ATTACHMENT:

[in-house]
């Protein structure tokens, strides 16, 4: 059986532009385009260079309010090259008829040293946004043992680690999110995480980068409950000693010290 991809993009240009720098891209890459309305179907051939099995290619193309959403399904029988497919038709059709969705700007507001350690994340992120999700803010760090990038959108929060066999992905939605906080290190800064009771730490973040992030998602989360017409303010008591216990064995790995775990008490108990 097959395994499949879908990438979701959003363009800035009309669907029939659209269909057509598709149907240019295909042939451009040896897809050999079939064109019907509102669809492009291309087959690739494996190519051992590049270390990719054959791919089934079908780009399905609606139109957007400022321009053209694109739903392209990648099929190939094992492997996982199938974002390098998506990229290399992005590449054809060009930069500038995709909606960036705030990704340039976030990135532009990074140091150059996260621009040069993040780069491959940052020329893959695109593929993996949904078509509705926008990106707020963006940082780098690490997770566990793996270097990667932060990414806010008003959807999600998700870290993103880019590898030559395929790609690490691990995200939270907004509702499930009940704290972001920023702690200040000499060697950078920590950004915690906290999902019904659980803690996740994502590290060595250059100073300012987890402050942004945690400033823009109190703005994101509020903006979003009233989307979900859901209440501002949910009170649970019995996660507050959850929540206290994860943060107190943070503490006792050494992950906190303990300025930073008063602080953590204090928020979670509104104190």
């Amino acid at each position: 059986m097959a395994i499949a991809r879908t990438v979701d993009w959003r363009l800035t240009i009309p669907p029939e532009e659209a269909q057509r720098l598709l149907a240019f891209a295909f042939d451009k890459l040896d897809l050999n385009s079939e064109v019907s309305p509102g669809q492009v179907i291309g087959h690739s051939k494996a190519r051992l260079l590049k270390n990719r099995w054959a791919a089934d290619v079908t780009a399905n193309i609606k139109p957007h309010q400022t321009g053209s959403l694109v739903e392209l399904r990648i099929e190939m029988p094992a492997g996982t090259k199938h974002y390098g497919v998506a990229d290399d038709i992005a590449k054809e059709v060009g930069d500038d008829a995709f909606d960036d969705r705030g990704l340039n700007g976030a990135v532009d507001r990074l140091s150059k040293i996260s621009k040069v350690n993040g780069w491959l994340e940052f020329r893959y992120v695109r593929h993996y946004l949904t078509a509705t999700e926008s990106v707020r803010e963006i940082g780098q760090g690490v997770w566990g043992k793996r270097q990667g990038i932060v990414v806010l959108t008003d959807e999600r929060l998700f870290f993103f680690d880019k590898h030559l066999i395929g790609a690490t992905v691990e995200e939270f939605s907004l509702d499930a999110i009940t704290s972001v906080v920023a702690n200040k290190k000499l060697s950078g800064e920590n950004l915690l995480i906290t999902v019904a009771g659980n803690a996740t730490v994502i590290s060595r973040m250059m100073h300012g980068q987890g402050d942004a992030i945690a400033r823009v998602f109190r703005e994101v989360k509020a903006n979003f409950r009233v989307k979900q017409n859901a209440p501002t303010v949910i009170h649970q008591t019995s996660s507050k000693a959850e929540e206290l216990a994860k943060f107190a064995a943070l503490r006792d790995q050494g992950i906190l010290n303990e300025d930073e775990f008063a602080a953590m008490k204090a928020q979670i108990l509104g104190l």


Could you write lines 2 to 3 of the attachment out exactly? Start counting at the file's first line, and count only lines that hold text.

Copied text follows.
């Protein structure tokens, strides 16, 4: 059986532009385009260079309010090259008829040293946004043992680690999110995480980068409950000693010290 991809993009240009720098891209890459309305179907051939099995290619193309959403399904029988497919038709059709969705700007507001350690994340992120999700803010760090990038959108929060066999992905939605906080290190800064009771730490973040992030998602989360017409303010008591216990064995790995775990008490108990 097959395994499949879908990438979701959003363009800035009309669907029939659209269909057509598709149907240019295909042939451009040896897809050999079939064109019907509102669809492009291309087959690739494996190519051992590049270390990719054959791919089934079908780009399905609606139109957007400022321009053209694109739903392209990648099929190939094992492997996982199938974002390098998506990229290399992005590449054809060009930069500038995709909606960036705030990704340039976030990135532009990074140091150059996260621009040069993040780069491959940052020329893959695109593929993996949904078509509705926008990106707020963006940082780098690490997770566990793996270097990667932060990414806010008003959807999600998700870290993103880019590898030559395929790609690490691990995200939270907004509702499930009940704290972001920023702690200040000499060697950078920590950004915690906290999902019904659980803690996740994502590290060595250059100073300012987890402050942004945690400033823009109190703005994101509020903006979003009233989307979900859901209440501002949910009170649970019995996660507050959850929540206290994860943060107190943070503490006792050494992950906190303990300025930073008063602080953590204090928020979670509104104190």
């Amino acid at each position: 059986m097959a395994i499949a991809r879908t990438v979701d993009w959003r363009l800035t240009i009309p669907p029939e532009e659209a269909q057509r720098l598709l149907a240019f891209a295909f042939d451009k890459l040896d897809l050999n385009s079939e064109v019907s309305p509102g669809q492009v179907i291309g087959h690739s051939k494996a190519r051992l260079l590049k270390n990719r099995w054959a791919a089934d290619v079908t780009a399905n193309i609606k139109p957007h309010q400022t321009g053209s959403l694109v739903e392209l399904r990648i099929e190939m029988p094992a492997g996982t090259k199938h974002y390098g497919v998506a990229d290399d038709i992005a590449k054809e059709v060009g930069d500038d008829a995709f909606d960036d969705r705030g990704l340039n700007g976030a990135v532009d507001r990074l140091s150059k040293i996260s621009k040069v350690n993040g780069w491959l994340e940052f020329r893959y992120v695109r593929h993996y946004l949904t078509a509705t999700e926008s990106v707020r803010e963006i940082g780098q760090g690490v997770w566990g043992k793996r270097q990667g990038i932060v990414v806010l959108t008003d959807e999600r929060l998700f870290f993103f680690d880019k590898h030559l066999i395929g790609a690490t992905v691990e995200e939270f939605s907004l509702d499930a999110i009940t704290s972001v906080v920023a702690n200040k290190k000499l060697s950078g800064e920590n950004l915690l995480i906290t999902v019904a009771g659980n803690a996740t730490v994502i590290s060595r973040m250059m100073h300012g980068q987890g402050d942004a992030i945690a400033r823009v998602f109190r703005e994101v989360k509020a903006n979003f409950r009233v989307k979900q017409n859901a209440p501002t303010v949910i009170h649970q008591t019995s996660s507050k000693a959850e929540e206290l216990a994860k943060f107190a064995a943070l503490r006792d790995q050494g992950i906190l010290n303990e300025d930073e775990f008063a602080a953590m008490k204090a928020q979670i108990l509104g104190l």